Sensory neurons play a critical role in perceiving sensations of “hot” and “cold.” They rely on thermosensitive TRP channels, such as TRPV1 (activated above 43°C) and TRPM8 (activated below 29°C), to relay this information to our brains. Recently, TRPV3, which responds to warm temperatures (32–39°C), has been identified in skin keratinocytes rather than sensory neurons. This sparked controversy over whether skin cells contribute to temperature sensing and if their responses can be transmitted to the brain.
To address this, a research group investigated TMEM79, a protein expressed in skin keratinocytes similar to TRPV3 but poorly understood. By overexpressing TRPV3 and TMEM79 in HEK293T cells, they observed that TRPV3-mediated currents were smaller when both proteins were present, suggesting TMEM79 reduces TRPV3’s activity.
In mice lacking TMEM79, temperature-dependent behaviors were altered. The mice preferred a warmer temperature than wild-type mice, indicating the loss of TMEM79 affected TRPV3-mediated currents in the skin, making the mice seek warmer environments.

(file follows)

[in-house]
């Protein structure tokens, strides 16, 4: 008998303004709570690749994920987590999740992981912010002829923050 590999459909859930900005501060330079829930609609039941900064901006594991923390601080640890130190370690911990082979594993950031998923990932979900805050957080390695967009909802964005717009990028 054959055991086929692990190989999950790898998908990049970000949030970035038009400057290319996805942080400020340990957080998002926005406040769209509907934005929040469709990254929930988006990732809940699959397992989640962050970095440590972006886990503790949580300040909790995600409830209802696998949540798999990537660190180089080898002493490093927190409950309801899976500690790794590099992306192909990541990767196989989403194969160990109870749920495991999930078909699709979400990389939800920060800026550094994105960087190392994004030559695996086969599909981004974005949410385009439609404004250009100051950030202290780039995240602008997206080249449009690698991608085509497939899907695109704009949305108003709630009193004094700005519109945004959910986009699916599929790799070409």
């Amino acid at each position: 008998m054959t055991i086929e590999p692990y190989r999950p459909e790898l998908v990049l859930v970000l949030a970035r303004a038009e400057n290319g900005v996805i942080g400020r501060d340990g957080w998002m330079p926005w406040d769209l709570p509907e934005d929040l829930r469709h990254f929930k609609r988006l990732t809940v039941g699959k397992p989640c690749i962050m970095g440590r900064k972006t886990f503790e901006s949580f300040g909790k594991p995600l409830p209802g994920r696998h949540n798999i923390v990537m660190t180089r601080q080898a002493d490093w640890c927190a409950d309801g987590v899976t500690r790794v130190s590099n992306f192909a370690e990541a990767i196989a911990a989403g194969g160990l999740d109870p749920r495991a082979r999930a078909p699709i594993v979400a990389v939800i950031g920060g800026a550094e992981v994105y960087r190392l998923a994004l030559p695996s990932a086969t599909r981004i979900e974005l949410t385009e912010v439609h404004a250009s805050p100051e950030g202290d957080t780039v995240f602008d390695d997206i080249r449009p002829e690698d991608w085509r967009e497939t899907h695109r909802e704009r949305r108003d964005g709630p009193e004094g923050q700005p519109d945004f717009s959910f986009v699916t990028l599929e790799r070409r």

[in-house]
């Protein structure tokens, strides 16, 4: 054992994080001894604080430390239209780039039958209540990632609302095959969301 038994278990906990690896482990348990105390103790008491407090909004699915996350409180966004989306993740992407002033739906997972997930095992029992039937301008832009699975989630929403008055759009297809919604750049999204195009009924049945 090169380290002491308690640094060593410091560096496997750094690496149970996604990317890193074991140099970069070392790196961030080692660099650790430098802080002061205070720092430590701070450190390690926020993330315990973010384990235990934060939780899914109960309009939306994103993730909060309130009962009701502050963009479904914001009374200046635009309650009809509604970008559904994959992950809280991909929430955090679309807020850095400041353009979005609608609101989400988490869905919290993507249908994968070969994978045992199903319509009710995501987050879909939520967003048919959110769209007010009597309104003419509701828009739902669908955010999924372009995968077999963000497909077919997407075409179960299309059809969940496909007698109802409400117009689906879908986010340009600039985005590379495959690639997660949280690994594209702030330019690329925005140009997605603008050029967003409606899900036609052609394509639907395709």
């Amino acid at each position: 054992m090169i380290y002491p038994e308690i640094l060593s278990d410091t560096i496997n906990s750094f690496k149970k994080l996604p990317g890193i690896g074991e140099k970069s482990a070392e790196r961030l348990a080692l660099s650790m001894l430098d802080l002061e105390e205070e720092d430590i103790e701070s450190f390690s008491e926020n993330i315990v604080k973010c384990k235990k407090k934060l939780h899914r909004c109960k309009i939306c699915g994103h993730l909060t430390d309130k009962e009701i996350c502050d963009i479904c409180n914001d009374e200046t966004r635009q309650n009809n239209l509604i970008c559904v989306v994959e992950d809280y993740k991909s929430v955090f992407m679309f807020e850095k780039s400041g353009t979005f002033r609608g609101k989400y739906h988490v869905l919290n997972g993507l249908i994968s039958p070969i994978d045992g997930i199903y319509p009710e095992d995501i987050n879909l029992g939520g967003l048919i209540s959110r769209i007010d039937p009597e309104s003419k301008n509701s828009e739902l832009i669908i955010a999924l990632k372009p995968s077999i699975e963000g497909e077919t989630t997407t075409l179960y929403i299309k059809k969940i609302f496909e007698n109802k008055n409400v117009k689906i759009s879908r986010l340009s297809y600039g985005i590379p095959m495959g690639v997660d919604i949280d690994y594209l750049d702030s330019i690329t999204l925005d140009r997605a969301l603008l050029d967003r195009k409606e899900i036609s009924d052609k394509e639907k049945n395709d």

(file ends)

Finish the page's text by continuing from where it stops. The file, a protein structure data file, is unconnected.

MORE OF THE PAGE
Further studies revealed that TMEM79 caused TRPV3 to move from the plasma membrane to the cytosol, reducing TRPV3-mediated currents. Moreover, TMEM79 facilitated the transportation of TRPV3 to lysosomes, leading to TRPV3 degradation, which explained the decrease in TRPV3 proteins in cells co-expressing both proteins.
The research group concluded that TMEM79 controls temperature sensitivity in the skin by regulating the amount of TRPV3 proteins in skin keratinocytes. This discovery resolves the controversy about skin cells’ involvement in temperature detection and opens possibilities for regulating our temperature sensation by manipulating TRPV3 or TMEM79 function. Such findings could have potential applications in temperature-related therapies or interventions. The study was published in the journal Nature Communications.